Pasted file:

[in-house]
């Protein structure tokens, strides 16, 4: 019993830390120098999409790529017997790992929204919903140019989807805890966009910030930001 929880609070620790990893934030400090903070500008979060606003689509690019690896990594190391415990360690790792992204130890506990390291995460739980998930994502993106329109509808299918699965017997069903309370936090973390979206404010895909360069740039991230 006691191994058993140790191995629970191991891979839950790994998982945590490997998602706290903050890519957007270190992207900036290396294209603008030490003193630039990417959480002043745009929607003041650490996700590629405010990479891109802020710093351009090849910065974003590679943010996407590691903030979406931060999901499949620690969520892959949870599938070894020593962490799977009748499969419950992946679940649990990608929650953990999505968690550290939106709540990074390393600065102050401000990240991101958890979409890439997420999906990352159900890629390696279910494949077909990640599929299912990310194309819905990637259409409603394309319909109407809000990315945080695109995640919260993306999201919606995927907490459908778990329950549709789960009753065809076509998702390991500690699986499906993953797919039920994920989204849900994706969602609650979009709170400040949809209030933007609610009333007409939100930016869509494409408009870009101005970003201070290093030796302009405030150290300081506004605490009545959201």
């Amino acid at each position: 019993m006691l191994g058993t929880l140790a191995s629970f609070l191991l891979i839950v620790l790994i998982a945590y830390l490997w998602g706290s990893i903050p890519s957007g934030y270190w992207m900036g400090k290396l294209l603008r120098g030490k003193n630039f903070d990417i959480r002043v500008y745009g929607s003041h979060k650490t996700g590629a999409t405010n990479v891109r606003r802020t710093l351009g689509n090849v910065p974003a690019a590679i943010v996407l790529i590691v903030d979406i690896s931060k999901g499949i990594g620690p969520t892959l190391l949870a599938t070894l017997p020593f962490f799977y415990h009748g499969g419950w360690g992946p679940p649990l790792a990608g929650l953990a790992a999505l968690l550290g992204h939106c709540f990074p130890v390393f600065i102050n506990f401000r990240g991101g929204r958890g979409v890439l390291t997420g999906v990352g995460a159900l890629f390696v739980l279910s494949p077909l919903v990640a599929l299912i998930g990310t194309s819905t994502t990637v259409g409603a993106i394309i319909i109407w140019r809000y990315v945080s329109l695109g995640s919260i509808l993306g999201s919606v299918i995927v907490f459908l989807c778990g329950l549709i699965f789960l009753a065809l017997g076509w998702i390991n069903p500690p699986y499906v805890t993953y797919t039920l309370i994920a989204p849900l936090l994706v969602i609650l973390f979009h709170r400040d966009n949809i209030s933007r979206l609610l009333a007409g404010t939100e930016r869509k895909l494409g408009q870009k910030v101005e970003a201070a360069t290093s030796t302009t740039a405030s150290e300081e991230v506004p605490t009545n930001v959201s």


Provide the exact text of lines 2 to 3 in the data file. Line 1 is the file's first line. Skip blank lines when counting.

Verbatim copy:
């Protein structure tokens, strides 16, 4: 019993830390120098999409790529017997790992929204919903140019989807805890966009910030930001 929880609070620790990893934030400090903070500008979060606003689509690019690896990594190391415990360690790792992204130890506990390291995460739980998930994502993106329109509808299918699965017997069903309370936090973390979206404010895909360069740039991230 006691191994058993140790191995629970191991891979839950790994998982945590490997998602706290903050890519957007270190992207900036290396294209603008030490003193630039990417959480002043745009929607003041650490996700590629405010990479891109802020710093351009090849910065974003590679943010996407590691903030979406931060999901499949620690969520892959949870599938070894020593962490799977009748499969419950992946679940649990990608929650953990999505968690550290939106709540990074390393600065102050401000990240991101958890979409890439997420999906990352159900890629390696279910494949077909990640599929299912990310194309819905990637259409409603394309319909109407809000990315945080695109995640919260993306999201919606995927907490459908778990329950549709789960009753065809076509998702390991500690699986499906993953797919039920994920989204849900994706969602609650979009709170400040949809209030933007609610009333007409939100930016869509494409408009870009101005970003201070290093030796302009405030150290300081506004605490009545959201």
């Amino acid at each position: 019993m006691l191994g058993t929880l140790a191995s629970f609070l191991l891979i839950v620790l790994i998982a945590y830390l490997w998602g706290s990893i903050p890519s957007g934030y270190w992207m900036g400090k290396l294209l603008r120098g030490k003193n630039f903070d990417i959480r002043v500008y745009g929607s003041h979060k650490t996700g590629a999409t405010n990479v891109r606003r802020t710093l351009g689509n090849v910065p974003a690019a590679i943010v996407l790529i590691v903030d979406i690896s931060k999901g499949i990594g620690p969520t892959l190391l949870a599938t070894l017997p020593f962490f799977y415990h009748g499969g419950w360690g992946p679940p649990l790792a990608g929650l953990a790992a999505l968690l550290g992204h939106c709540f990074p130890v390393f600065i102050n506990f401000r990240g991101g929204r958890g979409v890439l390291t997420g999906v990352g995460a159900l890629f390696v739980l279910s494949p077909l919903v990640a599929l299912i998930g990310t194309s819905t994502t990637v259409g409603a993106i394309i319909i109407w140019r809000y990315v945080s329109l695109g995640s919260i509808l993306g999201s919606v299918i995927v907490f459908l989807c778990g329950l549709i699965f789960l009753a065809l017997g076509w998702i390991n069903p500690p699986y499906v805890t993953y797919t039920l309370i994920a989204p849900l936090l994706v969602i609650l973390f979009h709170r400040d966009n949809i209030s933007r979206l609610l009333a007409g404010t939100e930016r869509k895909l494409g408009q870009k910030v101005e970003a201070a360069t290093s030796t302009t740039a405030s150290e300081e991230v506004p605490t009545n930001v959201s």